Now more than ever, investors are turning to exchange-traded funds to tailor their investing exposure in precise ways. But by doing so, are investors actually sowing the seeds of their own destruction?
Some analysts are convinced that the answer is yes. By shifting a huge portion of trading volume toward rote index-based strategies, they argue, ETFs have made the stock market a much more dangerous place to invest -- and have removed one of the basic staples of safety in investing.
Rage against the ETF machine
Last week, Congressional hearings tackled the topic of exchange-traded funds. Among the ideas discussed was the possibility of segregating "dangerous" funds like leveraged and inverse ETFs into a separate category from "safer" ETFs that don't use derivatives or other unusual trading strategies.
But as Reuters contributor Felix Salmon pointed out yesterday, even "regular" ETFs contribute to a major problem for investors. When everyone piles into particular ETFs, then the trading in those ETFs leads to huge demand for the stocks that are components of the indexes the ETFs track. That in itself can be a problem if that demand is artificial and doesn't reflect the underlying fundamentals of the stocks the ETFs buy and sell.
Even worse, though, trading through ETFs can jeopardize the value of diversification. After all, if ETF-related trading in component stocks dwarfs the volume that individual-stock investors create when they buy and sell those stocks, then the stocks will increasingly move in lockstep with the ETF -- and cross-correlations among individual stocks will drop precipitously. That means that in a market crash, all the stocks in a given ETF will feel the same downward pressure.
Opportunity from indexing
All of that is bad news for investors who solely want to use ETFs in their portfolios. On the other hand, if you're willing to trade individual stocks, all the money trapped in well-defined, transparent ETF investing strategies opens doors to profit opportunities.
One well-known strategy that predates ETFs involves buying stocks immediately before popular indexes add them to their constituent lists. For instance, last week, S&P announced that TE Connectivity (NYS: TEL) would replace Cephalon, which Teva Pharmaceutical (NAS: TEVA) had acquired. TE shares jumped more than 5% in the two trading sessions between the announcement and the day on which the addition became effective. Similarly, back in June, Marathon Petroleum (NYS: MPC) jumped 11% after its spinoff from Marathon Oil (NYS: MRO) allowed the refiner to become eligible for S&P 500 status.
More broadly, research shows that additions to the S&P 500 and Russell 2000 indexes have produced gains of almost 9% and 5% respectively, with companies being taken out falling 15% and 5% in the days leading up to the index moves. Although moves are relatively infrequent, they add up to drags of around a quarter to three-quarters of a percentage point annually for those indexes.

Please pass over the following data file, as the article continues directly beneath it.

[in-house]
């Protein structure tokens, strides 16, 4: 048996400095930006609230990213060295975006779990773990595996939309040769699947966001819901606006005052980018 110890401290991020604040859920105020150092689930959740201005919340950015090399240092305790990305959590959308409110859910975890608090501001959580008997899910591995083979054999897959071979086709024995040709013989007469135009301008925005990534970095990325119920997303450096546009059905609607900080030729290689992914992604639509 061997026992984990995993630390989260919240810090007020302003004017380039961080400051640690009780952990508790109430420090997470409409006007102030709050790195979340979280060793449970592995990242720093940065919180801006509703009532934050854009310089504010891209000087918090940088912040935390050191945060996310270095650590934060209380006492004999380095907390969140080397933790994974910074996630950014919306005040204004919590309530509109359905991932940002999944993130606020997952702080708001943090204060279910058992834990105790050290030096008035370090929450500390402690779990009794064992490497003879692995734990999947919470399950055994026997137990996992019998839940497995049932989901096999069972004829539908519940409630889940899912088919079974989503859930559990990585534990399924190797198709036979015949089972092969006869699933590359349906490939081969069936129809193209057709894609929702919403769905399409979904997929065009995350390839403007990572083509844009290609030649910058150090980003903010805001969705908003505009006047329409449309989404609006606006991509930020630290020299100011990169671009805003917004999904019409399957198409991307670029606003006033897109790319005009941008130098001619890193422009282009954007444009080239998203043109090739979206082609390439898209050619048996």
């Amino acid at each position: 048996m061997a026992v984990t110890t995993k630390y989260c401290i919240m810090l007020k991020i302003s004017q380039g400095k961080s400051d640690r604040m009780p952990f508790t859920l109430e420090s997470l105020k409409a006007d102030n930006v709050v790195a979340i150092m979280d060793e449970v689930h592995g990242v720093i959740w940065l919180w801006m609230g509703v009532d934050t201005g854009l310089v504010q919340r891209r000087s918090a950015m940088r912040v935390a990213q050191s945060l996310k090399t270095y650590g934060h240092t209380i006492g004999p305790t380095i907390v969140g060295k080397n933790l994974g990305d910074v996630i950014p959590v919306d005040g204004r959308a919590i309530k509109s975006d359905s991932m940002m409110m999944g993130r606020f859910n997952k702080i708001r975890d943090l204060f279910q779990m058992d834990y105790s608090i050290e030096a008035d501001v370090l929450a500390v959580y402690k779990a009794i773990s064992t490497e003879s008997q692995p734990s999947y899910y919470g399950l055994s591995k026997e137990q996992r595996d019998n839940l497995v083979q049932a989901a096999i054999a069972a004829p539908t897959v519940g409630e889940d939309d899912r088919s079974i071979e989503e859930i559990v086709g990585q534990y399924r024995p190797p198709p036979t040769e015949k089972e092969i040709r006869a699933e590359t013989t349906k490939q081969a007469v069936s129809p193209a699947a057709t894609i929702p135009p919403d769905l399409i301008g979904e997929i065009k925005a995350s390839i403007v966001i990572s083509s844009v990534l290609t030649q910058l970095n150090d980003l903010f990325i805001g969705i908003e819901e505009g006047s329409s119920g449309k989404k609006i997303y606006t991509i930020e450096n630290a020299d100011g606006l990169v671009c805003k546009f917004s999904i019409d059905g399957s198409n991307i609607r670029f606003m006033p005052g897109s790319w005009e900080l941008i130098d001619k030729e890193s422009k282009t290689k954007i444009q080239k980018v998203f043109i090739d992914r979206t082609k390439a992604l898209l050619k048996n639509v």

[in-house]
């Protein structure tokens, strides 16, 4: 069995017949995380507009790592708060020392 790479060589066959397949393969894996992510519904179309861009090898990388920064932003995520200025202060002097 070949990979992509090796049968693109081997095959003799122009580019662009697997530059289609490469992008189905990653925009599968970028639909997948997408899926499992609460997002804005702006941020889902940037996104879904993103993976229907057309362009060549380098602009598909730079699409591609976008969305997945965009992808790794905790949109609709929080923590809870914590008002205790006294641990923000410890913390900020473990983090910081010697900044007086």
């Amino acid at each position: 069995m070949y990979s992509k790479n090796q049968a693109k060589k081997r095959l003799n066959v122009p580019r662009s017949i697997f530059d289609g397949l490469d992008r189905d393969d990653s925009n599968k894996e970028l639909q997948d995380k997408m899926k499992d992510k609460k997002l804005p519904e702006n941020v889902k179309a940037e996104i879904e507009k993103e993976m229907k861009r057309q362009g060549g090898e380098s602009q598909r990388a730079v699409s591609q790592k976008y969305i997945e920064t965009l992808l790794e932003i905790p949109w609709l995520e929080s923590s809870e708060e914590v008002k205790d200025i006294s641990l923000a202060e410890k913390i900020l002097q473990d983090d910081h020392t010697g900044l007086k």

Avoiding bad stocks
The flip side of the coin is that sometimes, you'll get stuck with stocks in an ETF that you don't particularly want. You shouldn't be afraid to take individual positions selling those stocks short to offset the shares you own indirectly through your ETF holdings.
As an example, say you wanted to invest in energy stocks but thought that smaller companies like Spectra Energy (NYS: SE) and Williams Companies (NYS: WMB) had better prospects than the two oil giants that dominate the ETF's assets: ExxonMobil and Chevron (NYS: CVX) . In that case, you could buy shares of the ETF but sell an equivalent number of Exxon and Chevron shares short. That would still be simpler than buying individual positions in all 40 of the other stocks in the ETF, but it would give you the exposure you want -- and if smaller energy stocks beat Exxon's and Chevron's returns, you would profit from the move.
Be smart about ETFs
Exchange-traded funds are a great way to simplify your investing, but they do have limitations. Fortunately, you can exploit those limitations to your advantage -- if you know about them and are willing to do the extra work it takes to find the profit opportunities they create.
One smart way to use ETFs is by considering which sectors will benefit most in the current economic climate. Find out about three ETFs that are poised to rise in a recovery in a special free report from The Motley Fool.
At the time this article was published Fool contributor Dan Caplinger knows all tools can be bad or good depending on who uses them. You can follow him on Twitter here. He doesn't own shares of the companies mentioned in this article. The Motley Fool owns shares of Teva Pharmaceutical. Motley Fool newsletter services have recommended buying shares of Chevron, Teva Pharmaceutical, and Spectra Energy. Try any of our Foolish newsletter services free for 30 days. We Fools may not all hold the same opinions, but we all believe that considering a diverse range of insights makes us better investors. The Fool's disclosure policy is constructive, not destructive.
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